There are several evident distinguishments between Frederick Douglass’s The Narrative of the Life of Frederick Douglass and Kate Chopin’s The Awakening. Douglass’s narrative is an autobiography while Chopin’s novel, on the other hand, is classified by realistic fiction. Both incorporate intricate structural, technical, and rhetorical choices in order to effectively convey a struggle against society. However, attributed to their different literary genres and subjects, they hold significantly more differences concerning how these stylistic aspects affect the portrayal of the story. It is essential to recognize how neither text is superior in terms of the effectiveness of the author’s choices in conveying a message; rather, the methodologies used
There is also a sense of irony at the end of the story. The narrator’s eyes are closed and he is being led by a blind man, yet he is able to see. Carver never explains what it is the narrator sees, but there is the sense that he has found a connection and is no longer detached or isolated. The narrator is faced with a stark realization and glimmer of hope.Hope for new views, new life and probably even new identity. Even the narrator’s wife is surprised by the fact that her husband and Robert really get along together.And this is an undoubtful argument that the narrator changed throat the story, Robert unconsciously succeeds in bringing new psychological and spiritual opening to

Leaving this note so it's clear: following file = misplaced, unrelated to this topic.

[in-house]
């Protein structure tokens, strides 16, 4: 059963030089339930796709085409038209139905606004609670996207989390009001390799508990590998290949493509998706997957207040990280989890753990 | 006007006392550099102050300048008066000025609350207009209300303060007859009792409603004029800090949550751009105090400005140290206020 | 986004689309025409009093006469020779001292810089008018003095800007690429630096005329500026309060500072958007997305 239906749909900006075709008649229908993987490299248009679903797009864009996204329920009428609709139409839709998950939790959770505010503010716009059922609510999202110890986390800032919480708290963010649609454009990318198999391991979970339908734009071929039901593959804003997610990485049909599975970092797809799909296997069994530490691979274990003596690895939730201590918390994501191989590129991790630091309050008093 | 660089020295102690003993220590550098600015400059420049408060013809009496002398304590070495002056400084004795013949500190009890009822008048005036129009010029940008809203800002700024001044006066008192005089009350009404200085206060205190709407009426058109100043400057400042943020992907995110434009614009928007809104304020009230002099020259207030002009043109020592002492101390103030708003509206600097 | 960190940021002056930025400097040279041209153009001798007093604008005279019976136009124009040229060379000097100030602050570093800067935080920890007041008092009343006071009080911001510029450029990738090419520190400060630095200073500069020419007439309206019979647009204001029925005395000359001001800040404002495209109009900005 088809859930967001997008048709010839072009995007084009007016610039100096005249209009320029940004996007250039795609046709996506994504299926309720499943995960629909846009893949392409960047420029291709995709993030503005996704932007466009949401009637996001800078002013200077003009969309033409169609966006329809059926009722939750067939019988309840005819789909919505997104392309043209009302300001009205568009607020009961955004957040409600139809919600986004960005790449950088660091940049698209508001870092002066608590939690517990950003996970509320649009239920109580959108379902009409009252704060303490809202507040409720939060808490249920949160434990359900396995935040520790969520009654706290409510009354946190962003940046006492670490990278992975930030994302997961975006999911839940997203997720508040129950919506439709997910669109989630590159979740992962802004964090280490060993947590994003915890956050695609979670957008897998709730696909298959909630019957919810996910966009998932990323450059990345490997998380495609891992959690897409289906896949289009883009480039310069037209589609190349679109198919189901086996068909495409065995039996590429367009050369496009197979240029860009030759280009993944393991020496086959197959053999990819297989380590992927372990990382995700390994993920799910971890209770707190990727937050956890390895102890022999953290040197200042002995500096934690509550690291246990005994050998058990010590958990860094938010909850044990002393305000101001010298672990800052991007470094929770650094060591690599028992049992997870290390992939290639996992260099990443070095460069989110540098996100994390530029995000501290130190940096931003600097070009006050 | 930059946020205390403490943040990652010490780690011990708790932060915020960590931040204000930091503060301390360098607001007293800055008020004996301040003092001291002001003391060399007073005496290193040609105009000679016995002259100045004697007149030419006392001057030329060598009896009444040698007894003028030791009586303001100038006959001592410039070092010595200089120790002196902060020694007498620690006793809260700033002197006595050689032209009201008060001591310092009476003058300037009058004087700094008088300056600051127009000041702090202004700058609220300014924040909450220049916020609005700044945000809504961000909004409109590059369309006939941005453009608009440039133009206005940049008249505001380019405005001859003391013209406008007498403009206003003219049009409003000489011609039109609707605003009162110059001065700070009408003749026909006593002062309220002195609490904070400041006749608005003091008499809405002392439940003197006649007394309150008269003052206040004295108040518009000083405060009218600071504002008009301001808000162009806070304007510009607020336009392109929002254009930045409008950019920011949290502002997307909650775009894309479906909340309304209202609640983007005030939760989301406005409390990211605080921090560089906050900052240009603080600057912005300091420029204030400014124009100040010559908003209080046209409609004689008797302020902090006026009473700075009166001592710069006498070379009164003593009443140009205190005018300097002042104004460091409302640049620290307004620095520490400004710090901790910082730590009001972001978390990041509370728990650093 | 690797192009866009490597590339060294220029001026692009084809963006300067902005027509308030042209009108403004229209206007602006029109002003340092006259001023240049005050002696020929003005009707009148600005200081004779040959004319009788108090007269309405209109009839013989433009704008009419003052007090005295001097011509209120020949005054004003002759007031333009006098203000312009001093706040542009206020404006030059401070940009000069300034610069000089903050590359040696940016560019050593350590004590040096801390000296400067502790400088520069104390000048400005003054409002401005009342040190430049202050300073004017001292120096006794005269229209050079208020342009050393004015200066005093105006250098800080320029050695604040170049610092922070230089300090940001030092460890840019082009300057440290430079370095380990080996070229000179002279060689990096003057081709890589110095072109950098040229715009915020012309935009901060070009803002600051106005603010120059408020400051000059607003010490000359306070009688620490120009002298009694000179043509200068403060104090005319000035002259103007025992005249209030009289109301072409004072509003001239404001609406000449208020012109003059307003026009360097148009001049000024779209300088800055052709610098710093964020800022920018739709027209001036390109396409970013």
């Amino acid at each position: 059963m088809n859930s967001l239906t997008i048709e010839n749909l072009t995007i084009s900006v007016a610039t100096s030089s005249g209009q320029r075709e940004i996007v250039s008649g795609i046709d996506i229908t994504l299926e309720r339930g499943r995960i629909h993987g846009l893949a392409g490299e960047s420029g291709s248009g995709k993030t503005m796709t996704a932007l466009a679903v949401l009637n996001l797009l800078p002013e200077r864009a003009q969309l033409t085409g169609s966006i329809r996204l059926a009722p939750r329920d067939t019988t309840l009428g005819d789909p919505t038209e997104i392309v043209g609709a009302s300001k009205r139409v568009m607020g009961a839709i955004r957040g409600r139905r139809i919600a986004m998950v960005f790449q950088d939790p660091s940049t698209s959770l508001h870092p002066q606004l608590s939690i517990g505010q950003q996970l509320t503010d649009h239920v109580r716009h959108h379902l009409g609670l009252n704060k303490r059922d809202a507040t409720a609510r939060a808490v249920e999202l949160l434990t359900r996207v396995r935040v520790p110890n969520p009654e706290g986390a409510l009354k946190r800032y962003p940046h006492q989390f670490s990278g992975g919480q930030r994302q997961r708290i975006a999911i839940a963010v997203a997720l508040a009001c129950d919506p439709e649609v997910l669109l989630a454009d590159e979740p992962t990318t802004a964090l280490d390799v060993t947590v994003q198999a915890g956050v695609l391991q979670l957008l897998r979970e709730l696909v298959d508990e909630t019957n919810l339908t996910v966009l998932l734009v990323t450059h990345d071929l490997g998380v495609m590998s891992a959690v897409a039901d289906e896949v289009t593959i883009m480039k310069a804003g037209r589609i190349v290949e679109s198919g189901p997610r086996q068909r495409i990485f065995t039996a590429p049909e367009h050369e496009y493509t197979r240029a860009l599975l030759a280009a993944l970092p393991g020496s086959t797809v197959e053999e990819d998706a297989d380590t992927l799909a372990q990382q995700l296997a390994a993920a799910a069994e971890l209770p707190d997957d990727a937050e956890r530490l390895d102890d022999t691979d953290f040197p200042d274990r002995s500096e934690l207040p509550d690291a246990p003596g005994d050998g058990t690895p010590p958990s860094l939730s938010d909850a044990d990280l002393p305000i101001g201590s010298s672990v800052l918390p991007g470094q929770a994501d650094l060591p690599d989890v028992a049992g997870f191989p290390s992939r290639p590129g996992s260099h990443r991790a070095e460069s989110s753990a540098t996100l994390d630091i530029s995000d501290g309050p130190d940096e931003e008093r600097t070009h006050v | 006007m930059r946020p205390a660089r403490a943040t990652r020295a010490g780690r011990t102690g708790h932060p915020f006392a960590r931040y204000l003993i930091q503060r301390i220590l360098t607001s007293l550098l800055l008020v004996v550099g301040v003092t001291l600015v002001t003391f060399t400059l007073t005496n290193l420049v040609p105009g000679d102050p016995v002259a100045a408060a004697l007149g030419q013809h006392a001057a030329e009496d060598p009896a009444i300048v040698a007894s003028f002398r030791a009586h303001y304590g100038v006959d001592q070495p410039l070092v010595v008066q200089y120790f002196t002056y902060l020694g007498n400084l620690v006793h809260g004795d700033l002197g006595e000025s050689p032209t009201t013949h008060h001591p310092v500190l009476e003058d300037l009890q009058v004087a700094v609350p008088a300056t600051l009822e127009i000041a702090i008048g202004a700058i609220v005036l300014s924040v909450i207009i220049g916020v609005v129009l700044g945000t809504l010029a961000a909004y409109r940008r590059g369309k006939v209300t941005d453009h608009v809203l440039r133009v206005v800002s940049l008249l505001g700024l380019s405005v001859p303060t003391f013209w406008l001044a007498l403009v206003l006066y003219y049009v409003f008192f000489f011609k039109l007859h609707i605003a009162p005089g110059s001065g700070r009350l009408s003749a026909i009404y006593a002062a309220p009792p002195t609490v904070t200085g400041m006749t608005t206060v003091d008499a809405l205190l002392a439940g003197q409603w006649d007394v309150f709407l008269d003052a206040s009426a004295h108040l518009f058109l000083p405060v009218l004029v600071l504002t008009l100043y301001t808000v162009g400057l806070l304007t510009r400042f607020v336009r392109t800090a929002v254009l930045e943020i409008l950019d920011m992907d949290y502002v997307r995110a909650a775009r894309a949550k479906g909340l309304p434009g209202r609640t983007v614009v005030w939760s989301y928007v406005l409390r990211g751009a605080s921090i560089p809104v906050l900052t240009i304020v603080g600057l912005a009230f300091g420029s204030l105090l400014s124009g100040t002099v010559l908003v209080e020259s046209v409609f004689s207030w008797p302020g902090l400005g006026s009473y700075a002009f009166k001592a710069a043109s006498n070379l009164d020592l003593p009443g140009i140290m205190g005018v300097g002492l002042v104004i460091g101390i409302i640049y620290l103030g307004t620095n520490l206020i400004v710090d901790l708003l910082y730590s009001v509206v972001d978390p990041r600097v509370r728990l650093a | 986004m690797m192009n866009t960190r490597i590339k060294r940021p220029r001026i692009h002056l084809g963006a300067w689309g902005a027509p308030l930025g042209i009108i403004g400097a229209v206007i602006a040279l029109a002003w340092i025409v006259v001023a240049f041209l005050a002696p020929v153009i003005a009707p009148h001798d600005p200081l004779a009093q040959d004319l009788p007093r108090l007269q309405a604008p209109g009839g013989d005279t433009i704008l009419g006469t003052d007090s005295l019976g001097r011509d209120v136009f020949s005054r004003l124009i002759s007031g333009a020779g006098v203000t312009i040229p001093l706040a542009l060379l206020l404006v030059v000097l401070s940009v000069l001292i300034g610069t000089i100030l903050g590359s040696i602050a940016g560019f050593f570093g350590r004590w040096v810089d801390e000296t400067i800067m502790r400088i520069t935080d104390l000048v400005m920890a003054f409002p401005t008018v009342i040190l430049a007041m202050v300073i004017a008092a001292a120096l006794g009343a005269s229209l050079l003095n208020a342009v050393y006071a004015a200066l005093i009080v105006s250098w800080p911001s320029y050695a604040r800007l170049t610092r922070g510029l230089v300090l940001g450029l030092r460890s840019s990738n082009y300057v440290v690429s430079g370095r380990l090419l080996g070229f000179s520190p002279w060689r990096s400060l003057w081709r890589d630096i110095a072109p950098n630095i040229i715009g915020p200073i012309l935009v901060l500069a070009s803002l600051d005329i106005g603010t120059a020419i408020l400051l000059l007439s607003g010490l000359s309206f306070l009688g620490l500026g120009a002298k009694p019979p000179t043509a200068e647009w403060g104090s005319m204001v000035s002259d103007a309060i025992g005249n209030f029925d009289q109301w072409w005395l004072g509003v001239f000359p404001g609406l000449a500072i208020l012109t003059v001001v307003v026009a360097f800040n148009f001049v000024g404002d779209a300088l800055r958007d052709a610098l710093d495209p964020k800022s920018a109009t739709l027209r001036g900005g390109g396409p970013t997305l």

The novel Legend by Mari Lu stands out from others. Mari Lu uses a protagonist and antagonist to add a conflict in her novel. Doing this shows that “narratives contain a primary protagonist, who is the focus of the narration. In contrast, antagonists are usually portrayed in a negative fashion, and thus, viewers may feel a sense of counter empathy toward them”(Magliano 1). The antagonist should be at least the equal in strength of the protagonist, and preferably stronger.
While storytelling can change and shape a reader’s opinions and perspective, it might also be the closest in helping O’Brien cope with the complexity of war experiences, where the concepts like moral and immorality are being distorted. “How to Tell a True War Story” and “Ambush” are stories that both explore on topics: truth, the real definition of a true war story, and the role of truth. O 'Brien starts off “How to Tell a True War Story” with “This is true.” Starting this story with such a bold sentence not only makes it seem more true, but to some extent, it acts as a comfort statement to the narrator’s own doubts, as if there were unspeakable uncertainties and lies of the narrator. The title of this story also comes into play, with a meta-fictional name “How to Tell a True War Story”, as if it were a guide, a manual, having a true war story tell the readers how to tell a true war story. However ironically, towards the middle of the story, us as